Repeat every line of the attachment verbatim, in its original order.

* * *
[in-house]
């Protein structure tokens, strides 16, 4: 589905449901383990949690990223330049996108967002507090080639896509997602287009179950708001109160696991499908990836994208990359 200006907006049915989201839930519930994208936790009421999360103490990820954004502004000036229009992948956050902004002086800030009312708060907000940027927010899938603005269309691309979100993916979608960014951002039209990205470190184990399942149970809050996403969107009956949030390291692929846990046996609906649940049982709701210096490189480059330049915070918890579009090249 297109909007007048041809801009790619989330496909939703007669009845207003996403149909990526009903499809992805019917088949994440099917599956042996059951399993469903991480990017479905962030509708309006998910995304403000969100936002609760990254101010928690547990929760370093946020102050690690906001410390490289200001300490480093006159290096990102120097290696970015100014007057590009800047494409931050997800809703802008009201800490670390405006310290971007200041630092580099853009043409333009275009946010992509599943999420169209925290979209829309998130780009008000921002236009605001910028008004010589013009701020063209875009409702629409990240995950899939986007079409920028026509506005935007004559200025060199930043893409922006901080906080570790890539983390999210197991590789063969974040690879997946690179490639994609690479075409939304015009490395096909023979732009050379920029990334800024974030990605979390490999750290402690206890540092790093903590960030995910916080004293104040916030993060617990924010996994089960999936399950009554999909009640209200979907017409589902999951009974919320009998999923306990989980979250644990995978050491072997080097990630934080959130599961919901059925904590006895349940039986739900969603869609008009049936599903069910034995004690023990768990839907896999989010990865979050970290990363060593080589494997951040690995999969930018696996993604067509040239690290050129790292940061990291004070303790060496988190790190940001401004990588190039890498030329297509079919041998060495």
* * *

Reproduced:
[in-house]
């Protein structure tokens, strides 16, 4: 589905449901383990949690990223330049996108967002507090080639896509997602287009179950708001109160696991499908990836994208990359 200006907006049915989201839930519930994208936790009421999360103490990820954004502004000036229009992948956050902004002086800030009312708060907000940027927010899938603005269309691309979100993916979608960014951002039209990205470190184990399942149970809050996403969107009956949030390291692929846990046996609906649940049982709701210096490189480059330049915070918890579009090249 297109909007007048041809801009790619989330496909939703007669009845207003996403149909990526009903499809992805019917088949994440099917599956042996059951399993469903991480990017479905962030509708309006998910995304403000969100936002609760990254101010928690547990929760370093946020102050690690906001410390490289200001300490480093006159290096990102120097290696970015100014007057590009800047494409931050997800809703802008009201800490670390405006310290971007200041630092580099853009043409333009275009946010992509599943999420169209925290979209829309998130780009008000921002236009605001910028008004010589013009701020063209875009409702629409990240995950899939986007079409920028026509506005935007004559200025060199930043893409922006901080906080570790890539983390999210197991590789063969974040690879997946690179490639994609690479075409939304015009490395096909023979732009050379920029990334800024974030990605979390490999750290402690206890540092790093903590960030995910916080004293104040916030993060617990924010996994089960999936399950009554999909009640209200979907017409589902999951009974919320009998999923306990989980979250644990995978050491072997080097990630934080959130599961919901059925904590006895349940039986739900969603869609008009049936599903069910034995004690023990768990839907896999989010990865979050970290990363060593080589494997951040690995999969930018696996993604067509040239690290050129790292940061990291004070303790060496988190790190940001401004990588190039890498030329297509079919041998060495």